Origins of Removal Policy
By the nineteenth century the Cherokees had lived in the interior Southeast, including north Georgia, for hundreds of years. Settlers of European ancestry began moving into Cherokee territory in the early eighteenth century; from that point forward, the colonial governments in the area began demanding that the Cherokees cede their territory. By the end of the Revolutionary War (1775-83), the Cherokees had surrendered more than half of their original territory to state and federal governments.
In the late 1780s U.S. officials began to urge the Cherokees to abandon hunting and their traditional ways of life and to instead learn how to live, worship, and farm like Christian American yeomen. Many Cherokees embraced this "civilization program." The Cherokees established
Despite these efforts, white people in Georgia and other southern states that abutted the Cherokee Nation refused to accept the Cherokee people as social equals and urged their political representatives to seize the Cherokees' land. The purchase of the Louisiana Territory from France in 1803 gave U.S. president Thomas Jefferson an opportunity to implement an idea he had contemplated for many years—the relocation of the eastern tribes beyond the Mississippi River. There, Jefferson suggested, Native Americans could acculturate at their own pace, retain their autonomy, and live free from the trespasses of American settlers. Although most Cherokees rejected Jefferson's entreaties, small groups moved west to the Arkansas River area in 1810 and 1817-19.
After the War of 1812, prominent southerners like General Andrew Jackson called for the United States to end what he called the "absurdity" of negotiating with the Indian tribes as sovereign nations. From that point forward, Georgia politicians, including George Troup, George R. Gilmer, and Wilson Lumpkin, increasingly raised the pressure on the federal government to fulfill the Compact of 1802, in which the federal government had agreed to extinguish the Indian land title and remove the Cherokees from the state.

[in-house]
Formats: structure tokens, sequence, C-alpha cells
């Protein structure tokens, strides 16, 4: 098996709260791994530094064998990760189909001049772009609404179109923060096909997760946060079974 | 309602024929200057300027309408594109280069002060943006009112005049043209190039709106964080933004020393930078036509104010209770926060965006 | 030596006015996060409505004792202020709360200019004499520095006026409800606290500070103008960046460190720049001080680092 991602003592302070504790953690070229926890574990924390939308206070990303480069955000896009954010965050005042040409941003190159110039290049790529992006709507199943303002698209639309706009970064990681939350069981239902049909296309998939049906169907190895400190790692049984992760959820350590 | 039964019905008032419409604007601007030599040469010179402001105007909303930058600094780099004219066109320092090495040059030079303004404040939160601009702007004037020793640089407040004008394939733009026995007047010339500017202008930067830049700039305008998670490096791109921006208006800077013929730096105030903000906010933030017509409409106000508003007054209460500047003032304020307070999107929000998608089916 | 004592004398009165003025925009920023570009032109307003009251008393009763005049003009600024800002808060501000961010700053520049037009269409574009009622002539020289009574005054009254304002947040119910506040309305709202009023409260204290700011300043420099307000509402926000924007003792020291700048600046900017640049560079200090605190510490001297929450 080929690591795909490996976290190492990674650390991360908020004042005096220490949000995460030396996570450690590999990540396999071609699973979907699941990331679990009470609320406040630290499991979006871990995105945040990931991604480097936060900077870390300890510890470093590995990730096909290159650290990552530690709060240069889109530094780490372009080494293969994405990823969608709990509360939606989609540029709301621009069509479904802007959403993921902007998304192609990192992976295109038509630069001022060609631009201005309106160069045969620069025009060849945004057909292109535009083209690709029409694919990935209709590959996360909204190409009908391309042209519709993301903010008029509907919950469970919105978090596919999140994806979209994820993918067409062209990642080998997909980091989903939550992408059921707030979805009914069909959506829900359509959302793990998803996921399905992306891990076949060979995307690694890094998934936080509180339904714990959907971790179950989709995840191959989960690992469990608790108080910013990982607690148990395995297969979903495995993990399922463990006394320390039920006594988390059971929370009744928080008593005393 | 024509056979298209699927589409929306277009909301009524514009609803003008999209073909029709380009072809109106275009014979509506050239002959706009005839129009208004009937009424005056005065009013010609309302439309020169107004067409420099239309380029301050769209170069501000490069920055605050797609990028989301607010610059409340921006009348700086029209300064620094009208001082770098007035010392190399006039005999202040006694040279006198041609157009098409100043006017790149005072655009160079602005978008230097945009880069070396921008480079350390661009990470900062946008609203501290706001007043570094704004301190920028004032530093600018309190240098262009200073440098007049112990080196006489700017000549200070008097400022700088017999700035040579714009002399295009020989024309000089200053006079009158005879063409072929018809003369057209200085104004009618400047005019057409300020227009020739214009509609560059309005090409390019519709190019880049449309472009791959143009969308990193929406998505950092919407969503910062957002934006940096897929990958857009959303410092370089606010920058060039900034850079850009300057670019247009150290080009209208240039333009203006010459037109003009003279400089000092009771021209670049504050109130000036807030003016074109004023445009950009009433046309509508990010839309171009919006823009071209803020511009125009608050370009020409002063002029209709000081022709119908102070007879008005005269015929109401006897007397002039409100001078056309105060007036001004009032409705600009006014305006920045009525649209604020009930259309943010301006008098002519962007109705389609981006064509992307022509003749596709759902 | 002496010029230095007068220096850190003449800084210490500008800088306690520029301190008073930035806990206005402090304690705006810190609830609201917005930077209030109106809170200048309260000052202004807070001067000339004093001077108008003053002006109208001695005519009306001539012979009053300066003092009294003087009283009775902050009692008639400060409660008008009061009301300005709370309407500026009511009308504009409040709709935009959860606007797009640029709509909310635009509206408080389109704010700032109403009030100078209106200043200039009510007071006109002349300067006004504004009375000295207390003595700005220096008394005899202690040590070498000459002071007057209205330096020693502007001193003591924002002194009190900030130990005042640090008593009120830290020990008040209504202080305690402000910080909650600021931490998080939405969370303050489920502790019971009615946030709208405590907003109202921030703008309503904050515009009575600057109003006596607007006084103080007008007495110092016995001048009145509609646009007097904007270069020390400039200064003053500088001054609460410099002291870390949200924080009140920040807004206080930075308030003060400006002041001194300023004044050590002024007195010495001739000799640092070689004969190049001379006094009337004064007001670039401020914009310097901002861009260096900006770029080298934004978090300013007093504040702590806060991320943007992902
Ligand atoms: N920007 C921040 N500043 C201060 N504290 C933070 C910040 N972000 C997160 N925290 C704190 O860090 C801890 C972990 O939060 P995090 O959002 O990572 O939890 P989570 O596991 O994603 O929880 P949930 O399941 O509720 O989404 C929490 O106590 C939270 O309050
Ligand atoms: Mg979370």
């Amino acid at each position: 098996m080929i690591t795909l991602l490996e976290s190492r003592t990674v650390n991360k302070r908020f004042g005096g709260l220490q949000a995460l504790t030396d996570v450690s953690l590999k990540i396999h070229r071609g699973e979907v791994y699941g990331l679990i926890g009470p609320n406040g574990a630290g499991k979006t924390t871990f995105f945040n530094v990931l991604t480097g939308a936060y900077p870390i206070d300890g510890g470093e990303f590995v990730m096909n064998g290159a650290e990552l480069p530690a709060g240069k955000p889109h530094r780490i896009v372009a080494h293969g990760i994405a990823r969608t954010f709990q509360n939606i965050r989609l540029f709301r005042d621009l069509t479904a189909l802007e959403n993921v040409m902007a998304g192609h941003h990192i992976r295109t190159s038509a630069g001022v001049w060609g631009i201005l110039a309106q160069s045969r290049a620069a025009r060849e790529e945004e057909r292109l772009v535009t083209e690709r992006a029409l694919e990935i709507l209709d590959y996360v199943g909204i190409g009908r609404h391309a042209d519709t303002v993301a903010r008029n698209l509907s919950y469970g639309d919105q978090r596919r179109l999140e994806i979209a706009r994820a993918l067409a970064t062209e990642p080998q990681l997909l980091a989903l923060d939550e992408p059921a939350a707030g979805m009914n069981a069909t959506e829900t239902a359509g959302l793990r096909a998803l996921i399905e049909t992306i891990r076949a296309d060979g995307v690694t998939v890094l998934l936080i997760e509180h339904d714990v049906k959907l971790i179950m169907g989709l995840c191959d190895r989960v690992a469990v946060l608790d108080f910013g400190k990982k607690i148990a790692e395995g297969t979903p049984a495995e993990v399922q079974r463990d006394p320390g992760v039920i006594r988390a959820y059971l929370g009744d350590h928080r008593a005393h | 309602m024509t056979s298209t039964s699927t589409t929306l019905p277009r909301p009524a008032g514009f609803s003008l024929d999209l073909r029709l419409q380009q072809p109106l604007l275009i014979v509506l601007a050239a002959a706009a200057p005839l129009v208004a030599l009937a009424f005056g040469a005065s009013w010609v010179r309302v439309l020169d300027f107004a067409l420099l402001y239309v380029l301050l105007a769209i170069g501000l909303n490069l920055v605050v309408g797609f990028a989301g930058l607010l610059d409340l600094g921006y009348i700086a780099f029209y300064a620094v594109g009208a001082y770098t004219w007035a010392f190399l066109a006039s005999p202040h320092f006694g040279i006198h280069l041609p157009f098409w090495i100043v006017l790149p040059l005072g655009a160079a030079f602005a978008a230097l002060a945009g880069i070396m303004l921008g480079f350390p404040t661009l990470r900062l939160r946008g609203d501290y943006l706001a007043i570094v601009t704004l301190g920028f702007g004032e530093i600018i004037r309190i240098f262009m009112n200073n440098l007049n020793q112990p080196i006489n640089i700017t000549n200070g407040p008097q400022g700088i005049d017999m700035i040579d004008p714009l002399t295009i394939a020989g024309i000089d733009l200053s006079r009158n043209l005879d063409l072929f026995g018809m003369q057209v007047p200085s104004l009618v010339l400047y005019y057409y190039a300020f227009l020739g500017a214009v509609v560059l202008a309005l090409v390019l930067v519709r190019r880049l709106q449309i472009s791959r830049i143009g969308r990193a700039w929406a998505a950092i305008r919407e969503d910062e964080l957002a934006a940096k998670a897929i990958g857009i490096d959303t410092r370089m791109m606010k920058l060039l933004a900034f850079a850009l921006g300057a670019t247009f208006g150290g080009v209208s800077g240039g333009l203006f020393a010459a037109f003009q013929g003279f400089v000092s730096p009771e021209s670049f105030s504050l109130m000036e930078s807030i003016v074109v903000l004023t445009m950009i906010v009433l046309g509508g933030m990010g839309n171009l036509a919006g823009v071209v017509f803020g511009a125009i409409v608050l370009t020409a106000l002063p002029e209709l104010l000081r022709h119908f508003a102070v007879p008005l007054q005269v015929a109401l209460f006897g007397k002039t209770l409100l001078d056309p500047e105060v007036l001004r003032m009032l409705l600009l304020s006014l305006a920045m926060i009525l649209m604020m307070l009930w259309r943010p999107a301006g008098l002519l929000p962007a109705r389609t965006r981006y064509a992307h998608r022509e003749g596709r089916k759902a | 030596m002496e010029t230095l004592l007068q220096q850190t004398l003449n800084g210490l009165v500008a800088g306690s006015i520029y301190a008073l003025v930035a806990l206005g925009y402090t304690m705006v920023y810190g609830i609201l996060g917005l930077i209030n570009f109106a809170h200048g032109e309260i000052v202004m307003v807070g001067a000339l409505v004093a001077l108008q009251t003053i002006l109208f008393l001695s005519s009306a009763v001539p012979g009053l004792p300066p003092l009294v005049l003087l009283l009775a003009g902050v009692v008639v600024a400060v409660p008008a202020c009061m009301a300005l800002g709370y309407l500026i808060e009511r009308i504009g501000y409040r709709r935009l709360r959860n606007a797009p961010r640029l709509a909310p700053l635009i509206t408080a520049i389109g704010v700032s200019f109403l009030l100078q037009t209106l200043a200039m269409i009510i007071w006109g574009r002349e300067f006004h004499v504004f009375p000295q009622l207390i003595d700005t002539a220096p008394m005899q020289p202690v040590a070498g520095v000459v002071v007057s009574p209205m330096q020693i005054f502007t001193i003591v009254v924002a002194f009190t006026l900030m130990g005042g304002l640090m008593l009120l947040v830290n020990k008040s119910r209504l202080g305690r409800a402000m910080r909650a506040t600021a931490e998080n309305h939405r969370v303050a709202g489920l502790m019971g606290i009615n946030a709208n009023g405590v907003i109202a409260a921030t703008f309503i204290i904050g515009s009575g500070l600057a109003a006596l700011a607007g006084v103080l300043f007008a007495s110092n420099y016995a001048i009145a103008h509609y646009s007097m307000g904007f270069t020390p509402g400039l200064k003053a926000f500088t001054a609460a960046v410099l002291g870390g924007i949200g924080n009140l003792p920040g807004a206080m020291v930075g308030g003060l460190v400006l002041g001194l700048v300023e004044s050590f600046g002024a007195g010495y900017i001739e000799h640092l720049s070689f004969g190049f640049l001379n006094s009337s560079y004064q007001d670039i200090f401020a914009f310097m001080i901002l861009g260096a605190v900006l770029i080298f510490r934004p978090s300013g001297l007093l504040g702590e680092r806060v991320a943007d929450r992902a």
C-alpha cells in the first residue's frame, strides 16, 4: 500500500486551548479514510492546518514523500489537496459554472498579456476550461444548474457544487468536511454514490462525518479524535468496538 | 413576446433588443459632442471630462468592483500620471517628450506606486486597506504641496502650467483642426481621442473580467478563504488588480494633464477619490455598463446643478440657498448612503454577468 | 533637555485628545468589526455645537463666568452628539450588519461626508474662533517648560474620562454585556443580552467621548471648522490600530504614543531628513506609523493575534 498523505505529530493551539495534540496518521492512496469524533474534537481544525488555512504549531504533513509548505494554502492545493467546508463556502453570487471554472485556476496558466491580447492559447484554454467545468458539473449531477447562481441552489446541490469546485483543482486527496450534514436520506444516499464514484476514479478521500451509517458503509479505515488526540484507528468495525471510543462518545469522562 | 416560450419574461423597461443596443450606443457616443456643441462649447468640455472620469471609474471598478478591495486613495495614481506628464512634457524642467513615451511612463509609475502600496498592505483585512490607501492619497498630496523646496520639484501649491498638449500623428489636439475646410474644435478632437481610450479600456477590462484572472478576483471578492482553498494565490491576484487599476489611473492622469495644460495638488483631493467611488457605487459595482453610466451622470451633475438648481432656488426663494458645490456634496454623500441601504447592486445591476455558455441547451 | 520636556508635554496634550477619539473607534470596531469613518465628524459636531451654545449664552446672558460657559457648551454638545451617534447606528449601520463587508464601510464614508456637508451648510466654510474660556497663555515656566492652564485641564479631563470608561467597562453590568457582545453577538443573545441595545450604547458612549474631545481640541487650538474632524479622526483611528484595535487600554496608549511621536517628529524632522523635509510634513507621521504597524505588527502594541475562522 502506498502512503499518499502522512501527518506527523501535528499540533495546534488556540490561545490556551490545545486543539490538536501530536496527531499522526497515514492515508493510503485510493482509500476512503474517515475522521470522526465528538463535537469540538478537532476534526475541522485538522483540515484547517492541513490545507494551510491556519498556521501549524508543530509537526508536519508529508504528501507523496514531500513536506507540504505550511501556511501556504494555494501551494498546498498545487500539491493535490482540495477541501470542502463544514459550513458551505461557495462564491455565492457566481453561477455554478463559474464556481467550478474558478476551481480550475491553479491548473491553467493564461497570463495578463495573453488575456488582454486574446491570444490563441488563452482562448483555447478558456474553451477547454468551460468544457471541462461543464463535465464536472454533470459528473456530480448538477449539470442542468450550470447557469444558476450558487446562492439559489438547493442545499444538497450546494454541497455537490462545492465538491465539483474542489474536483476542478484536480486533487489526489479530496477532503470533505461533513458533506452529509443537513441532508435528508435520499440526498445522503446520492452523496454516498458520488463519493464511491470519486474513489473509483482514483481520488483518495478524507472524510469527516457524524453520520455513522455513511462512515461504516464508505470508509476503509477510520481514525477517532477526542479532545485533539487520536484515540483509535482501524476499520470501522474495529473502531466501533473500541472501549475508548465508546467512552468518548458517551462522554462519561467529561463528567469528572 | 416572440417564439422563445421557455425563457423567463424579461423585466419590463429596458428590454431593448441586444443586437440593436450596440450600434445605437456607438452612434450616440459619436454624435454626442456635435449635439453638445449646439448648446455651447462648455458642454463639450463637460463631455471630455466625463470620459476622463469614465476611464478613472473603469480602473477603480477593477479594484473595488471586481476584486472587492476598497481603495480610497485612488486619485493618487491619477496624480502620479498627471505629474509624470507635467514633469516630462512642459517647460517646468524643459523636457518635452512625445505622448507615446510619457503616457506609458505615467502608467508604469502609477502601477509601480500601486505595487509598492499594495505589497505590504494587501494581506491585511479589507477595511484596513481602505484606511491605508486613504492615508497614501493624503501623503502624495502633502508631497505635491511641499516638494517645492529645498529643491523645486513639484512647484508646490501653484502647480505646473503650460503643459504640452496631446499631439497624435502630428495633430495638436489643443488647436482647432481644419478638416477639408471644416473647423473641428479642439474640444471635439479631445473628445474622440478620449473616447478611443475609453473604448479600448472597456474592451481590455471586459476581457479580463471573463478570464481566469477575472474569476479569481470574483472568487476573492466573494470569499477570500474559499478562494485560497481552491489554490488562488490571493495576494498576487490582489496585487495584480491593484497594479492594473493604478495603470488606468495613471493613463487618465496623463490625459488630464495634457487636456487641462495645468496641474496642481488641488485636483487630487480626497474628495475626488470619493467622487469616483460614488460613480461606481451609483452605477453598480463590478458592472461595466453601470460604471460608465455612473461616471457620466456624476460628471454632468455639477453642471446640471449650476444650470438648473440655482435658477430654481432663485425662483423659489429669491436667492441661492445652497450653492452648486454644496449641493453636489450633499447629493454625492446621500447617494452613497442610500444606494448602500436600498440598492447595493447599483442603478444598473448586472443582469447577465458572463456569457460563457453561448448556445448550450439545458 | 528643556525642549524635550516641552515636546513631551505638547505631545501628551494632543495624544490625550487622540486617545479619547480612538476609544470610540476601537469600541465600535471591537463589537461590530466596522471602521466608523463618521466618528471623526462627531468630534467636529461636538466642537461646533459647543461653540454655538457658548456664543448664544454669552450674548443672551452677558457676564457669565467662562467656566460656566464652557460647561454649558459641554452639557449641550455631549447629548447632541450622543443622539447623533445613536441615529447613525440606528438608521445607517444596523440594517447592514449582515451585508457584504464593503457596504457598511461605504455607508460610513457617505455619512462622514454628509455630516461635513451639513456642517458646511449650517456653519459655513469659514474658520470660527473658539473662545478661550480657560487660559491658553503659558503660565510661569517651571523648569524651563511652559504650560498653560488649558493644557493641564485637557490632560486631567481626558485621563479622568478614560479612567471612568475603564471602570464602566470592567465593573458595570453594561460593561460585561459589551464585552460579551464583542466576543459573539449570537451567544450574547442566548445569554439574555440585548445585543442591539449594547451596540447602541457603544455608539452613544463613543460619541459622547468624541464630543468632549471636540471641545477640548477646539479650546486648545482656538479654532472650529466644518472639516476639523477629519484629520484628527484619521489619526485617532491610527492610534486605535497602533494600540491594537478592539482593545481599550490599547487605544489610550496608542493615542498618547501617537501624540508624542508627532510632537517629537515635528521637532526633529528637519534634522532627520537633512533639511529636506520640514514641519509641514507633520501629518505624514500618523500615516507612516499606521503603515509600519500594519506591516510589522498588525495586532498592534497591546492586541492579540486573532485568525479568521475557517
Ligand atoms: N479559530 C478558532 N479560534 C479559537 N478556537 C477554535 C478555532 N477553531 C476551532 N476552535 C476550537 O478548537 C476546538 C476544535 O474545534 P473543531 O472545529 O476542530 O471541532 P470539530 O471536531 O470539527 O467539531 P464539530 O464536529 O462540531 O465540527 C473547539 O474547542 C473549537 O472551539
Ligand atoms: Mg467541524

The Cherokee government maintained that they constituted a sovereign nation independent of the American state and federal governments. As evidence, Cherokee leaders pointed to the Treaty of Hopewell (1785), which established borders between the United States and the Cherokee Nation, offered the Cherokees the right to send a "deputy" to Congress, and made American settlers in Cherokee territory subject to Cherokee law.
The Cherokee government
Between 1827 and 1831
The Trail of Tears
The Cherokee Nation subsequently divided between those who wanted to continue to resist the removal pressure and a "Treaty Party" that wanted to surrender and depart for the West. In 1835 the latter group, led by Major Ridge, John Ridge, and Elias Boudinot, signed the Treaty of New Echota at the Cherokee capital without the authority of Principal Chief Ross or the Cherokee government. The treaty required the Cherokee Nation to exchange its national lands for a parcel in the "Indian Territory" and to relocate there within two years. This parcel, set aside by Congress in 1834, was located in what is now Oklahoma. The federal government promised to remit $5 million to the Cherokee Nation, compensate individuals for their buildings and fixtures, and pay for the costs of relocation and acclimation. The United States also promised to honor the title of the Cherokee Nation's new land, respect its political autonomy, and protect its tribe from future trespasses. Even though it was completed without the sanction of the Cherokee national government, the U.S. Senate ratified the treaty by a margin of one vote.
After Major Ridge
Tim Alan Garrison, The Legal Ideology of Removal: The Southern Judiciary and the Sovereignty of Native American Nations (Athens: University of Georgia Press, 2002).
William G. McLoughlin, Cherokee Renascence in the New Republic (Princeton, N.J.: Princeton University Press, 1986).
Theda Perdue and Michael D. Green, eds. The Cherokee Removal: A Brief History with Documents (Boston: St. Martin's Press, 1995).
Tim Alan Garrison, Portland State University, Portland, Oregon
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